Shortly after Rev. Wust returned to the Netherlands, the Roseland and South Holland flocks joined the Reformed Church of America (RCA) as a result of affiliation with Rev. VanRaalte’s churches of western Michigan. From 1850-1855 the pulpits remained vacant in these congregations. In 1855, Rev. M. Ypma (1810-1862), minister in the RCA at Graafschap, Michigan, accepted the South Holland/Roseland call. Rev. Ypma had previously served the congregations of Hallum (in the province of Friesland, the Netherlands) and Vriesland (Michigan). Like Rev. Wust, Rev. Ypma upheld the experiential doctrines of sovereign grace. Nevertheless, history reveals that though his preaching was sound, his character was such that he did not tend to promote peace in the congregations he served.2 In the cases of both Michigan congregations, as well as South Holland, secessions occurred shortly after his departure.
When Rev. Ypma accepted a pastoral call to Alto, Wisconsin in 1861, the South Holland and Roseland congregations were in turmoil. In 1862 a difficult task came to rest on the shoulders of the congregations’ third minister—the Rev. S. Bolks. Rev. Bolks was converted in 1830 at sixteen years of age. He began speaking an edifying word at various conventicles (i.e., gatherings of children of God, called” gezel-schaps” in Dutch) when he was twenty. Subsequently, he felt called to the ministry and studied under Rev. VanRaalte for fifteen months before serving a congregation at Hellendoorn, Overijssel for seven years. In 1847, he and the bulk of his congregation emigrated to western Michigan. He served four congregations (Overijsel and Grand Haven, Michigan; Milwaukee, Wisconsin; Chicago, Illinois) before he accepted the joint pastoral call from South Holland and Roseland, Illinois.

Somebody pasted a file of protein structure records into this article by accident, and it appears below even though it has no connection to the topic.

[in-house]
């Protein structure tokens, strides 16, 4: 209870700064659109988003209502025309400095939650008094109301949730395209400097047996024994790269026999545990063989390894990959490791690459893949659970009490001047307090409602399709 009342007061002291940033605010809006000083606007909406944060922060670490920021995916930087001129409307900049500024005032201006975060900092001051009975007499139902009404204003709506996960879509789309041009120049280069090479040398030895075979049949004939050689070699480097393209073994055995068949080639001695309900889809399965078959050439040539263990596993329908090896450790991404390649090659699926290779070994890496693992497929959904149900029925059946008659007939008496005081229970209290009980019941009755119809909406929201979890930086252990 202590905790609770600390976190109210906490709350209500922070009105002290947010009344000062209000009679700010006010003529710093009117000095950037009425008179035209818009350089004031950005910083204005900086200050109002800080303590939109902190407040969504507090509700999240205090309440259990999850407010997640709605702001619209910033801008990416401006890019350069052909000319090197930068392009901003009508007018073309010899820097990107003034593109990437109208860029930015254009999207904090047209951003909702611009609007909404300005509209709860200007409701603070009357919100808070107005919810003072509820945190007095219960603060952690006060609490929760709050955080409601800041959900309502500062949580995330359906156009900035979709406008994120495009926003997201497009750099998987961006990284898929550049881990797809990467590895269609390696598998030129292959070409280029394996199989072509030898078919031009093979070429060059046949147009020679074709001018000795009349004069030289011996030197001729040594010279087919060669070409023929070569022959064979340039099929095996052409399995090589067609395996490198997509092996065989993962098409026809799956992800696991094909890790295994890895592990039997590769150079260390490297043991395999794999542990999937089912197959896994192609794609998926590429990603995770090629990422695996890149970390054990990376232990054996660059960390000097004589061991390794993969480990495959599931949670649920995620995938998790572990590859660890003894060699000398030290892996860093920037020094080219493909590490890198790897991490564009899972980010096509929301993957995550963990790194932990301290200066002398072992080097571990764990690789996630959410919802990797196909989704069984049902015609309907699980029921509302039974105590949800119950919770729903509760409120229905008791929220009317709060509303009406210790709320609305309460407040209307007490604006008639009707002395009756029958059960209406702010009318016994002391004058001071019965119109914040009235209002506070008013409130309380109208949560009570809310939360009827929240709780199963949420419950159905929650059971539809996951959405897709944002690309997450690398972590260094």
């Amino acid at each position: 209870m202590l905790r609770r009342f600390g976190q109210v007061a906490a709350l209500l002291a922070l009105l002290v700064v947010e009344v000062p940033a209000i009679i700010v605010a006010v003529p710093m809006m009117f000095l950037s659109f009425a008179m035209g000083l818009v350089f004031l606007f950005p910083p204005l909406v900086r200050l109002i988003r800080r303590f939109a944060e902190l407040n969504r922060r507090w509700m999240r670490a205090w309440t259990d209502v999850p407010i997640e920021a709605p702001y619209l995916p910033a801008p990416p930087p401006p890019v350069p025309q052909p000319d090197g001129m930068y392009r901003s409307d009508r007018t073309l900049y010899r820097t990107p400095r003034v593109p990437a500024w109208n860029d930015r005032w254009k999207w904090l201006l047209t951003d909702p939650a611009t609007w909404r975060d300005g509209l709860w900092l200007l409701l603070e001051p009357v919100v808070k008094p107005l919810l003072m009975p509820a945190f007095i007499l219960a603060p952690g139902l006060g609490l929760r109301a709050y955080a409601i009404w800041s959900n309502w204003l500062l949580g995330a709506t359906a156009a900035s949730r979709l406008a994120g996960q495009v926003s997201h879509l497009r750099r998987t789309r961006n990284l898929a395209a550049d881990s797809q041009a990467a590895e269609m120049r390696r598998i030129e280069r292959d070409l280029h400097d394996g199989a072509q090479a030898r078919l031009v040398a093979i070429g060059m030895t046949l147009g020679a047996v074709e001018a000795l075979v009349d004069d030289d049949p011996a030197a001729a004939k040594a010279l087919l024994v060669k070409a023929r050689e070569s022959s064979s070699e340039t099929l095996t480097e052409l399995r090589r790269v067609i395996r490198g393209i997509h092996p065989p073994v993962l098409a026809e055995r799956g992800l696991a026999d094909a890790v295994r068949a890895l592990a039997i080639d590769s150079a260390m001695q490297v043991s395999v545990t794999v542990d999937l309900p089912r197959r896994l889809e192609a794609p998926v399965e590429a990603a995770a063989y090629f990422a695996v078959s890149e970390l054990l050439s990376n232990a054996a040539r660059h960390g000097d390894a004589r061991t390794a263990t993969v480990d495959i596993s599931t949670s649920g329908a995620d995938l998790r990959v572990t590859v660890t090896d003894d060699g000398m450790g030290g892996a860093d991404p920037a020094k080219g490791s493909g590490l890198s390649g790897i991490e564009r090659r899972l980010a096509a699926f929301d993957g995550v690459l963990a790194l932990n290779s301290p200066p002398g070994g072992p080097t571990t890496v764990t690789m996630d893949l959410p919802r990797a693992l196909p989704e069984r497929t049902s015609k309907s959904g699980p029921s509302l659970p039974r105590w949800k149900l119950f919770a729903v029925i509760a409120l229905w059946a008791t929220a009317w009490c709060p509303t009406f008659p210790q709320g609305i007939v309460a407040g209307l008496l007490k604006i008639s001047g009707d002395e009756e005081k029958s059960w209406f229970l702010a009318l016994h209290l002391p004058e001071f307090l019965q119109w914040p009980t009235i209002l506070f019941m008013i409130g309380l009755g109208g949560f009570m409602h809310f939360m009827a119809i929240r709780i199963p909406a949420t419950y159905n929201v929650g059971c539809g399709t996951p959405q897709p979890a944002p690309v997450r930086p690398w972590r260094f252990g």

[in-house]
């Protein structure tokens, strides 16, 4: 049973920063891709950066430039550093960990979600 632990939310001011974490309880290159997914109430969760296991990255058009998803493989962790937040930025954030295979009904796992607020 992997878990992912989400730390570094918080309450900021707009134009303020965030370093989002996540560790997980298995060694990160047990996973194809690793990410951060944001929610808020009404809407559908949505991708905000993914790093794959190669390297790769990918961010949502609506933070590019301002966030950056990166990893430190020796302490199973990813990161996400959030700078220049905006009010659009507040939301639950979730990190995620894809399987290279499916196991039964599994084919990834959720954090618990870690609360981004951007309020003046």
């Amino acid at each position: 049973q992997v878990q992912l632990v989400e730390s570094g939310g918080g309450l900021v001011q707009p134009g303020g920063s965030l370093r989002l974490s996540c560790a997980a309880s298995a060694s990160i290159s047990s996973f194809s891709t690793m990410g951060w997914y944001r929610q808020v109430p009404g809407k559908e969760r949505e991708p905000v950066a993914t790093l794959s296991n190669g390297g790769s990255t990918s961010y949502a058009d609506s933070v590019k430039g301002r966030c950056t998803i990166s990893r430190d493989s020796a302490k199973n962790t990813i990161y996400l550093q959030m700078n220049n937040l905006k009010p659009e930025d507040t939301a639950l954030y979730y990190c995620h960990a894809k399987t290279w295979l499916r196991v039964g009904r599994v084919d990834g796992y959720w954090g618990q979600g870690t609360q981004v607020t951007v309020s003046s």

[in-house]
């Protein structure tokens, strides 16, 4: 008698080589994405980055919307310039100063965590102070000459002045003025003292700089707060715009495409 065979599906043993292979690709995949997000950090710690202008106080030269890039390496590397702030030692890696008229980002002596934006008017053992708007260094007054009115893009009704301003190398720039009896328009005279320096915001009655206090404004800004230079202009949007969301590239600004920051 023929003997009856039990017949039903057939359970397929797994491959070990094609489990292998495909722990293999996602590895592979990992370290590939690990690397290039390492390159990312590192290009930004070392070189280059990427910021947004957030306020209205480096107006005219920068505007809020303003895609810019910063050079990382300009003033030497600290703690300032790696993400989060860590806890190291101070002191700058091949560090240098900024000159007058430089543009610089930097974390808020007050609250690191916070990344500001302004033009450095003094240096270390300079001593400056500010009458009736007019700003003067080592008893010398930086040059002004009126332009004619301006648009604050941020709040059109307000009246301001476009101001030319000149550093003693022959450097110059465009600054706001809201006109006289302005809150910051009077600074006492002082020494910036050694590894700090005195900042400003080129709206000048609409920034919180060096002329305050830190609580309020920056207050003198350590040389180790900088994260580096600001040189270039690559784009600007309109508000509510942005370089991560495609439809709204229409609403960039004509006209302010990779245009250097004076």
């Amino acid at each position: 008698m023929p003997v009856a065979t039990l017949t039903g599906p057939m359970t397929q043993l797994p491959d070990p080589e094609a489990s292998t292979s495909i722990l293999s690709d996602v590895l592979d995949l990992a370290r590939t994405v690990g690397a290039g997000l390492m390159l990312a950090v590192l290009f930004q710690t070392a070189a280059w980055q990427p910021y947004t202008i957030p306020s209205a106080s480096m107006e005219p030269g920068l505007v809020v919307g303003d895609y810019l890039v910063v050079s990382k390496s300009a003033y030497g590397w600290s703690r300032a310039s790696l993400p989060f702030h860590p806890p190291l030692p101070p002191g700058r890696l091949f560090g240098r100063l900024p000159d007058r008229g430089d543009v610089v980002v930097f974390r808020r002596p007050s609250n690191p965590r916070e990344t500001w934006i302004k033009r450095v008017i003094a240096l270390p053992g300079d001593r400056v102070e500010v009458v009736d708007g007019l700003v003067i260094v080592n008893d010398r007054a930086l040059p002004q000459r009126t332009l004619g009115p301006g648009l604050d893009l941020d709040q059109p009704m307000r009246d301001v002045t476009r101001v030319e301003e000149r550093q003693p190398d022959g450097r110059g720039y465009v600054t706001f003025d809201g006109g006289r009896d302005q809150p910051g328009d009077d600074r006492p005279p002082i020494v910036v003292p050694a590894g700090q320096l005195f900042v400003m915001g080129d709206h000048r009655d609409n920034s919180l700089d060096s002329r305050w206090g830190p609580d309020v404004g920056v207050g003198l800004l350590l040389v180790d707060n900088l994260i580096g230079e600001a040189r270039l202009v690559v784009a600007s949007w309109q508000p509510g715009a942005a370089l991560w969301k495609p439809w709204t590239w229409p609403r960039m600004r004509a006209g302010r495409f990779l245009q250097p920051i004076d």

Though pleasant in character, Rev. Bolks reportedly had few gifts for preaching. Morever, a substantial part of the South Holland congregation could not accept his moderate-Calvinistic preaching. As Rev. Bieze notes,” This did not sit well with those favoring a stern Calvinism, such as Rev. Ypma’s, or an experiential-style of preaching joined with a stern Calvinism such as Rev. Wust’s.” For these reasons, combined with a considerable number of unresolved problems left behind by Rev. Ypma, several members broke with the church already in 1862 and began meeting in various homes. Ultimately, this led to contact with several church leaders in Michigan from the True Dutch Reformed Church.3 On January 27,1865 this group was received into the True Dutch Reformed denomination and officially organized. Anthony Van Drunen was elected as elder; Arie Van Drunen and Peter De Jong, as deacons. Fourteen families were received as members of the congregation together with their baptized children, numbering twenty-eight professing members and thirty-five baptized members. The following Sunday nine children who had not been baptized in the recent years of conflict were baptized; hence, the church began for all practical purposes with seventy-two members. Church services were held in the home of Deacon Van Drunen. Such was the birth of what we know today as our South Holland NRC.
In A Brief Historical Survey, Rev. J. VanZweden quotes from old classical minutes the following: